Wobbley, are you always starting with dry fire and blank target? If you have trouble after two tens you need more dry fire/blank target drill at the beginning of every session. Can you keep your grip on the pistol for 10 consecutive shots? Seems like I see so many people put the pistol down after every shot, or just a couple, and then re-grip, not dry fire, and then expect the shots to land on top of each other. grip should be comfortable enough to keep for 10 slow fire shots otherwise you probably need to spend some attention there.

I've gone through the workbook with multiple 22's (conversion/irons/dot) and my LP50 at 10m. When you have trouble on a step always default back to dry fire and blank targets and then restart the particular training step. I always start an outdoor session there, despite everyone looking at me like I'm the one that's lost. "How the hell can you shoot at a blank target."
Robert.  My usual drill Is to shoot 5 then re-grip during the mag change.  I can usually hold on to the gun during the previous 5 rounds.

All:  many thanks for all of your suggestions and insights.  While I may have just been venting alll of your comments will be considered and incorporated as applicable.  I do have a Steyr LP50 I can use in my air gun range to refine what I learn while dryfiring.
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Post by straybrit 7/13/2020, 1:19 pm

Another thing about the USMC workbook - it's actually meant to have someone else there watching you. Are you standing / preparing / approaching the shots differently? You might find it useful to either have someone watch or record yourself to look for inconsistencies. I know when I'm having a bad day then observing the basics is a useful way of resetting my mind.

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Post by robert84010 7/13/2020, 1:48 pm

I agree Straybrit. The workbook is used as the summer team training tool. Every "Big Team" shooter would have several summer team shooters under their purview and the permanent team shooter would sign off each training step.

I don't think they use this workbook anymore because I don't think they have a full time bullseye team any longer. I talked with a USMC shooter last summer and he said they have transitioned to all combat style training and matches. That could be misinformation, and I'm sure I'll be corrected,  but I only remember seeing station team shooters and reserve team shooters last year at Canton and Perry.

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Post by bruce martindale 7/13/2020, 2:07 pm

Potential Issues:
1) physical
2) mental
3) equipment.

Without a lot of time to spend here now, and without having read all the useful info above, think about these things:


1Are you training too long and getting fatigued physically and mentally.
Grip is critical and was my intermittent stumbling block. I focussed on it to remove the tics and twitches that threw shots like you have. 

2) Don't think about results, only the process to get them

3) is your equipment and ammo  up to the task? A little hitch in the trigger is very frustrating...see Doug Hall. I'm sure you're good on ammo quality but I mentioned it anyways..many folks just jam loads together and it doesn't work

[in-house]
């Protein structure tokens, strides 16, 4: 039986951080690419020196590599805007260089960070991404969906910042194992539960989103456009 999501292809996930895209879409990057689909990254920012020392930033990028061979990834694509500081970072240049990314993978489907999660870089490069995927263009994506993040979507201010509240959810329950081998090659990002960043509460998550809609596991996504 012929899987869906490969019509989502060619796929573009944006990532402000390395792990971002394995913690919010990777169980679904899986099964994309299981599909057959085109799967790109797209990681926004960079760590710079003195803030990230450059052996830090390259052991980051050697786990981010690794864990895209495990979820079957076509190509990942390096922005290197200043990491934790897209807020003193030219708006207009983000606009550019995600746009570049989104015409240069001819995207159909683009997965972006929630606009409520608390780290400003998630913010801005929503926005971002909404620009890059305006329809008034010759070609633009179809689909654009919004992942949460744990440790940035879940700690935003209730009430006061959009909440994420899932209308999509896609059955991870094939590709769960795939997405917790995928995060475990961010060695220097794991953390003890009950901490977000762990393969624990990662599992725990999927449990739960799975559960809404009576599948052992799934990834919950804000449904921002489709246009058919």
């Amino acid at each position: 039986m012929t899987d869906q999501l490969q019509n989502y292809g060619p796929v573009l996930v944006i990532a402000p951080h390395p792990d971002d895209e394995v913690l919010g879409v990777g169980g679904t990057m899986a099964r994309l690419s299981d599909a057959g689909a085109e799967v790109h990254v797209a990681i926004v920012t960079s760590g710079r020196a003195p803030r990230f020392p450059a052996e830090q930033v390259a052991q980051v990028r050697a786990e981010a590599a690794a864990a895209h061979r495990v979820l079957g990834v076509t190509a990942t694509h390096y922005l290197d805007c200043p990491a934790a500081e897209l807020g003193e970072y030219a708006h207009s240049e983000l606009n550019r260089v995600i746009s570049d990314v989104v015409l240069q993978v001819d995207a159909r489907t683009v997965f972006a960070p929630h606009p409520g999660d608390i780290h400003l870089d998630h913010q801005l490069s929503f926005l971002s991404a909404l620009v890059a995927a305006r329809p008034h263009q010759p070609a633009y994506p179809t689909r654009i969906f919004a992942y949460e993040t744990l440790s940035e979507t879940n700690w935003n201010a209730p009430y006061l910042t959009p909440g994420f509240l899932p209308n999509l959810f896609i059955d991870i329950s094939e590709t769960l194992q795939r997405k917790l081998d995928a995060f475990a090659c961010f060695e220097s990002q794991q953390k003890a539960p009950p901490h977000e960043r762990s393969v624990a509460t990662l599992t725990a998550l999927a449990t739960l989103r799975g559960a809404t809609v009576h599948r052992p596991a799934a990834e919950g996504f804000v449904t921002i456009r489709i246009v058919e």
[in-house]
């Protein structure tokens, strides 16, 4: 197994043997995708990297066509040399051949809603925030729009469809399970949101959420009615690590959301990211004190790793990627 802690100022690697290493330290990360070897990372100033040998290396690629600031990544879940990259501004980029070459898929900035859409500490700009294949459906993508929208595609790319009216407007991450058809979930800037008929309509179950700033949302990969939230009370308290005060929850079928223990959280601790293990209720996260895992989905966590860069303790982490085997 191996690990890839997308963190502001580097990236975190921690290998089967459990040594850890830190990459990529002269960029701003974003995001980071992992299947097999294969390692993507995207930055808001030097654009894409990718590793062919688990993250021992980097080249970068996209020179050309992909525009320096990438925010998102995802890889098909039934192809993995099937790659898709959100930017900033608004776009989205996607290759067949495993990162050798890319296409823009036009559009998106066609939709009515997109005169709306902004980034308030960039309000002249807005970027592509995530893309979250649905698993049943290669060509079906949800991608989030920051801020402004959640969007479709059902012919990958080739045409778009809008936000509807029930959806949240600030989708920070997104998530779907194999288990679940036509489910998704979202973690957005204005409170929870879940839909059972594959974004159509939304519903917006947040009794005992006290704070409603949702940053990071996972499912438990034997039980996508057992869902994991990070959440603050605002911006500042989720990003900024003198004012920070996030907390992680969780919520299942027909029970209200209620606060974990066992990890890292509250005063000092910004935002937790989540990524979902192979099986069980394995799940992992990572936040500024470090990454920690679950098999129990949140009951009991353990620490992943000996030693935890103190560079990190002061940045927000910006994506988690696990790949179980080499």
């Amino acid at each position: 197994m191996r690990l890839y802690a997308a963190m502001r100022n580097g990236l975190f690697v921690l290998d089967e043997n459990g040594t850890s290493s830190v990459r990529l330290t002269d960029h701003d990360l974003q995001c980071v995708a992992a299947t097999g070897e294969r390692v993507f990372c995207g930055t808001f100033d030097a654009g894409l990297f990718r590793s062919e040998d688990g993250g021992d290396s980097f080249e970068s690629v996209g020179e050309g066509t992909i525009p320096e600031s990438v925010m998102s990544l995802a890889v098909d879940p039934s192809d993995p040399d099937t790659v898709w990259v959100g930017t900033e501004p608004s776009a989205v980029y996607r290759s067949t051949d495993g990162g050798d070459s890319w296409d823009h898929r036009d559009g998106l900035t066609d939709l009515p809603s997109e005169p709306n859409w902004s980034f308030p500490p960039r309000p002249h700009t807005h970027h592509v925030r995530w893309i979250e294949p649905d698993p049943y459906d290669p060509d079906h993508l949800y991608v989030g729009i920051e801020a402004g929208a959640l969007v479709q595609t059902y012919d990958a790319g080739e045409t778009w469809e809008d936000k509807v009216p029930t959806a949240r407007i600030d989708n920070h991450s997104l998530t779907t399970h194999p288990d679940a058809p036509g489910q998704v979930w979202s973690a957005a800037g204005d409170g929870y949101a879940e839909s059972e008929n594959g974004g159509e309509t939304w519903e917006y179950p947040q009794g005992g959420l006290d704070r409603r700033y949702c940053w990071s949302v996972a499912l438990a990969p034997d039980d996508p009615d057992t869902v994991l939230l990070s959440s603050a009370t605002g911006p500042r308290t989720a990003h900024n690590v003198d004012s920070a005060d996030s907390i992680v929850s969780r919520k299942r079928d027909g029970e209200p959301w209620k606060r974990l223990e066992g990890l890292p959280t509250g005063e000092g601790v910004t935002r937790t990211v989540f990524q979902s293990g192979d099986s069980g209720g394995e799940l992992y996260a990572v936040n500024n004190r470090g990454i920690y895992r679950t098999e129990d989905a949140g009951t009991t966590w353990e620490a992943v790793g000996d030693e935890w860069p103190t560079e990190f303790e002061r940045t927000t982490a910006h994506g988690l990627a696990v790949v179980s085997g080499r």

Good luck

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Post by mikemyers 7/13/2020, 2:10 pm

CR10X wrote:........Learning how to accept seeing the 10's or other really good shots pile up on the target and not fall into the "make it better" trap is one of the hardest lessons in shooting (and golf, and tennis, and etc.)........
Having gone to the range this morning, and having  shot several times when in retrospect, I should have lowered the gun, waited, and started over, I wonder if the reason for  the less desirable shots should never have been taken.

It sounded funny when I read about it, but there is a huge amount of mental energy that is telling me to take the shot, which would quickly put an end to my uncertainty.  Maybe one difference between CR10X and others, is that he knows when NOT to shoot better than most (all?) of us.  Logically, it's a perfectly plausible explanation.

The few times I did stop, and put the gun down, in my opinion would not have been very good.  I need to do that more often.  There is so much pressure to just get the shot over with, and start again on a new t arget.  That makes no sense logically, but it's still something I'm still dealing with.  Others here might be as well.  

I think this fits into this thread, but if it didn't, I'd be posting a question in the forum how to know when to NOT take a shot?  When it comes to this, I'm still in the first or second grade.  It seems to take more effort to abort a shot, than to take it anyway.
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Post by Arthur 7/13/2020, 5:01 pm

For what it's worth.

Stop scoping the target, just forget about it for the whole string. There is nothing to gain by over pressuring yourself. 
Shoot a lot of ball and dummy. Random dummy rounds loaded in multiple mags. Lots of answers to be found there. 
Good luck. Remember it's not a job, don't make it into one. 

Best regards,
Arthur

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Post by bpettet 7/15/2020, 8:51 pm

I was watching a video interview of Herschel Anderson describing his 2680 record setting match and other career highlights.  He had an interesting anecdote about not being able to get a good break.  Once at a major match, he lifted and aborted 21x in a row before breaking the shot.  You also hear him talk about during the 2680 score, he looked back to see the gallery crowd growing and then proceeded to shoot an 8 and then two 9's in a row!  Pressure gets to everyone.  He also shot 11 match scores that season in the 2670's leading up to his 2680.  One official scored it at 2682 and one scored it at 2685 before they settled on 2680...with iron sights.  Geez.